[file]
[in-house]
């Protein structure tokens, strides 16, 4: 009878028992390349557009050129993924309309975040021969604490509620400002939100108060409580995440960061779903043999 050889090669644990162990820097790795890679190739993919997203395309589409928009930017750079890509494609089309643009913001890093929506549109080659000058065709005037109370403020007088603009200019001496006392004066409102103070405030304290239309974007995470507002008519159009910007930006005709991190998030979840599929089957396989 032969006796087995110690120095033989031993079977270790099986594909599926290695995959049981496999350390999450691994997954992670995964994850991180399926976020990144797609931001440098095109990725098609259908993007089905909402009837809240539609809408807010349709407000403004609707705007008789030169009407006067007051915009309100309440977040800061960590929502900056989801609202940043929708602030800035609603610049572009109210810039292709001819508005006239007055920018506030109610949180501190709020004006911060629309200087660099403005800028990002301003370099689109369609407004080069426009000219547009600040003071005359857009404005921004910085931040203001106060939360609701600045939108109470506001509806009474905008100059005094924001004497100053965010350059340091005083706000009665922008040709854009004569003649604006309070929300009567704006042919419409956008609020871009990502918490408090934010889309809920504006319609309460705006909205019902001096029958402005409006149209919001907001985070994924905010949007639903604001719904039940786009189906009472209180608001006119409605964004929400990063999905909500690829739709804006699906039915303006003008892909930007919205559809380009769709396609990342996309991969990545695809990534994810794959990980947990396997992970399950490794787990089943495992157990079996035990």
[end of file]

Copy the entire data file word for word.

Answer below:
[in-house]
């Protein structure tokens, strides 16, 4: 009878028992390349557009050129993924309309975040021969604490509620400002939100108060409580995440960061779903043999 050889090669644990162990820097790795890679190739993919997203395309589409928009930017750079890509494609089309643009913001890093929506549109080659000058065709005037109370403020007088603009200019001496006392004066409102103070405030304290239309974007995470507002008519159009910007930006005709991190998030979840599929089957396989 032969006796087995110690120095033989031993079977270790099986594909599926290695995959049981496999350390999450691994997954992670995964994850991180399926976020990144797609931001440098095109990725098609259908993007089905909402009837809240539609809408807010349709407000403004609707705007008789030169009407006067007051915009309100309440977040800061960590929502900056989801609202940043929708602030800035609603610049572009109210810039292709001819508005006239007055920018506030109610949180501190709020004006911060629309200087660099403005800028990002301003370099689109369609407004080069426009000219547009600040003071005359857009404005921004910085931040203001106060939360609701600045939108109470506001509806009474905008100059005094924001004497100053965010350059340091005083706000009665922008040709854009004569003649604006309070929300009567704006042919419409956008609020871009990502918490408090934010889309809920504006319609309460705006909205019902001096029958402005409006149209919001907001985070994924905010949007639903604001719904039940786009189906009472209180608001006119409605964004929400990063999905909500690829739709804006699906039915303006003008892909930007919205559809380009769709396609990342996309991969990545695809990534994810794959990980947990396997992970399950490794787990089943495992157990079996035990």